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Enoch Root

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Enoch Root

"Societas Eruditorum" redirects here. For the first learned society in the lands under control of Austrian Habsburgs, see Societas eruditorum incognitorum in terris Austriacis.

The Baroque Cycle is a series of novels by American writer Neal Stephenson. It was published in three volumes containing 8 books in 2003 and 2004. The story follows the adventures of a sizeable cast of characters living amidst some of the central events of the late 17th and early 18th centuries in Europe. Despite featuring a literary treatment consistent with historical fiction, Stephenson has characterized the work as science fiction, because of the presence of some anomalous occurrences and the work's particular emphasis on themes relating to science and technology.[1] The sciences of cryptology and numismatics feature heavily in the series.


The Baroque Cycle consists of several novels "lumped together into three volumes because it is more convenient from a publishing standpoint"; Stephenson felt calling the works a trilogy would be "bogus".[2]

Appearing in print in 2003 and 2004, the cycle contains eight books originally published in three volumes:

  • Quicksilver, Vol. I of the Baroque CycleArthur C. Clarke Award winner, Locus Award nominee, 2004[3]
    • Book 1 – Quicksilver
    • Book 2 – The King of the Vagabonds
    • Book 3 – Odalisque
  • The Confusion, Vol. II of the Baroque Cycle – Locus Award winner
    • Book 4 – Bonanza
    • Book 5 – The Juncto
  • The System of the World, Vol. III of the Baroque Cycle – Locus Award winner, Arthur C. Clarke Award nominee, 2005[4]
    • Book 6 – Solomon's Gold
    • Book 7 – Currency
    • Book 8 – The System of the World


The books travel throughout Early Modern Europe between the Restoration Stuart Monarchy until the beginning of the 18th century. Though most of the focus is in Europe, the adventures of one character, Jack Shaftoe, do take him throughout the world, and the fledgling British colonies in North America are important to another (Daniel Waterhouse). Quicksilver takes place mainly in the years between the Restoration of the Stuart monarchy in England (1660) and the Glorious Revolution of 1688. The Confusion follows Quicksilver without temporal interruption, but ranges geographically from Europe and the Mediterranean through India to Manila, Japan, and Mexico. The System of the World takes place principally in London in 1714, about ten years after the events of The Confusion.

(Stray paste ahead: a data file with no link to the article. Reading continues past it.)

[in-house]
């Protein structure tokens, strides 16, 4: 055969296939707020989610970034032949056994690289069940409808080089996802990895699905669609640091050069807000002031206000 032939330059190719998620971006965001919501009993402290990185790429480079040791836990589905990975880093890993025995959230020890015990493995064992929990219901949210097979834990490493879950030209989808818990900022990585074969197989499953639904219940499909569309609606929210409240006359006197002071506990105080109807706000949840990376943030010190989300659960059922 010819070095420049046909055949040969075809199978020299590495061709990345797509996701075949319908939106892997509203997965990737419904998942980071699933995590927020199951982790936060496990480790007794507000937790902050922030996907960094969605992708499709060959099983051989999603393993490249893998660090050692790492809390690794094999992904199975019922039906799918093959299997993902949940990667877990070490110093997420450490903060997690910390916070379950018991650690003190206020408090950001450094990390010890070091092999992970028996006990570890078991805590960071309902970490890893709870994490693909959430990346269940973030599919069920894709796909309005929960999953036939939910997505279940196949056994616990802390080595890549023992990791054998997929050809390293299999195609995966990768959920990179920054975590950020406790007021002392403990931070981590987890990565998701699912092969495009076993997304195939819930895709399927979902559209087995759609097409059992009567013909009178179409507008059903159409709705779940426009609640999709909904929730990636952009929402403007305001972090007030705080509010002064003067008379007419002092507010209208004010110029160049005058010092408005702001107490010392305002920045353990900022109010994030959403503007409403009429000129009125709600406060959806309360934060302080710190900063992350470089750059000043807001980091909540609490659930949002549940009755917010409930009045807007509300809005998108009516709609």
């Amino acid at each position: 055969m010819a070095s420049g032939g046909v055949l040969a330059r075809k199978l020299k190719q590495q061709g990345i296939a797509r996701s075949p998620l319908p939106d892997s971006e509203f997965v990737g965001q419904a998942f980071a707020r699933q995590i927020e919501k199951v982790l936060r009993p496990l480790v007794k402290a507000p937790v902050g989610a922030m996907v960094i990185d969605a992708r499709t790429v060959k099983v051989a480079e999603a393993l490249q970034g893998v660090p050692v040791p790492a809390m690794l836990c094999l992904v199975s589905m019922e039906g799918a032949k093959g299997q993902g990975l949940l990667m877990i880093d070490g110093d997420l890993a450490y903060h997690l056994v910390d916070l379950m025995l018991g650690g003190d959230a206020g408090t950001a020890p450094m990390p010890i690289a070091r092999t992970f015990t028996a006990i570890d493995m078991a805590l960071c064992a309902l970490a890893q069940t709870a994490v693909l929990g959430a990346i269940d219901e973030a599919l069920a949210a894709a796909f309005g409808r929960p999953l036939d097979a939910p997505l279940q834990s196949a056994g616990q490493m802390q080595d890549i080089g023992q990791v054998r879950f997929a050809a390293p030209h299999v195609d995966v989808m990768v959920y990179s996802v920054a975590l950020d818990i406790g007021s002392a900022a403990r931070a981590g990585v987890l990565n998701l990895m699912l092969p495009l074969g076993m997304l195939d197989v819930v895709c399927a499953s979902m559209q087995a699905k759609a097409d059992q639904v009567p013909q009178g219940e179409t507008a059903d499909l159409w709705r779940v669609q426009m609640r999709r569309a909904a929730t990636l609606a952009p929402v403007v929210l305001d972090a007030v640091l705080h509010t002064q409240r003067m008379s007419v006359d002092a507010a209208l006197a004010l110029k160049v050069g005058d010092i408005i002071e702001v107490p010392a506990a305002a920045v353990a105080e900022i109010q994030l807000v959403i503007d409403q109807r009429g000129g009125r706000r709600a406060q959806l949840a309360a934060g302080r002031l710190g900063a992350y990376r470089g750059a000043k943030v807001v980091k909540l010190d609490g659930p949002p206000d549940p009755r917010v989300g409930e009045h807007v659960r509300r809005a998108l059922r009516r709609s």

Characters include Isaac Newton, Gottfried Leibniz, Nicolas Fatio de Duillier and sundry other Europeans of note during the late 17th and early 18th centuries. Also, the books feature considerable sections concerning alchemy. The principal alchemist of the tale is the mysterious Enoch Root, who, along with the descendants of several characters in this series, is also featured in the Stephenson novel Cryptonomicon.


Neal Stephenson was inspired to write The Baroque Cycle when, while working on Cryptonomicon, he encountered a statement by George Dyson in Darwin Among the Machines that suggests Leibniz was "arguably the founder of symbolic logic and he worked with computing machines."[5] He also had heard considerable discussion of the Leibniz – Newton feud and Newton's work at the treasury during the last 30 years of his life.[5] He found "this information striking when [he] was already working on a book about money and a book about computers."[5] Further research into the period excited Stephenson and he embarked on writing the historical piece that became The Baroque Cycle.[5]


Main characters

  • Daniel Waterhouse, an English natural philosopher and Dissenter
  • Jack Shaftoe, an illiterate adventurer of great resourcefulness and charisma
  • Eliza, a girl abducted into slavery, and later freed, who becomes a spy and a financier
  • Enoch Root, a mysterious and ageless man
  • Bob Shaftoe, a soldier in the service of John Churchill, and brother of Jack Shaftoe

Minor characters

Historical figures who appear as characters

Critical response

Robert Wiersem of The Toronto Star called The Baroque Cycle a "sublime, immersive, brain-throttlingly complex marvel of a novel that will keep scholars and critics occupied for the next 100 years".[6]



External links

  • Locus Magazine interview with Neal Stephenson
  • Tech Central Station
  • The Weekly Standard
  • "Neal Stephenson – the interview" on Guardian Unlimited, regarding The Baroque Cycle


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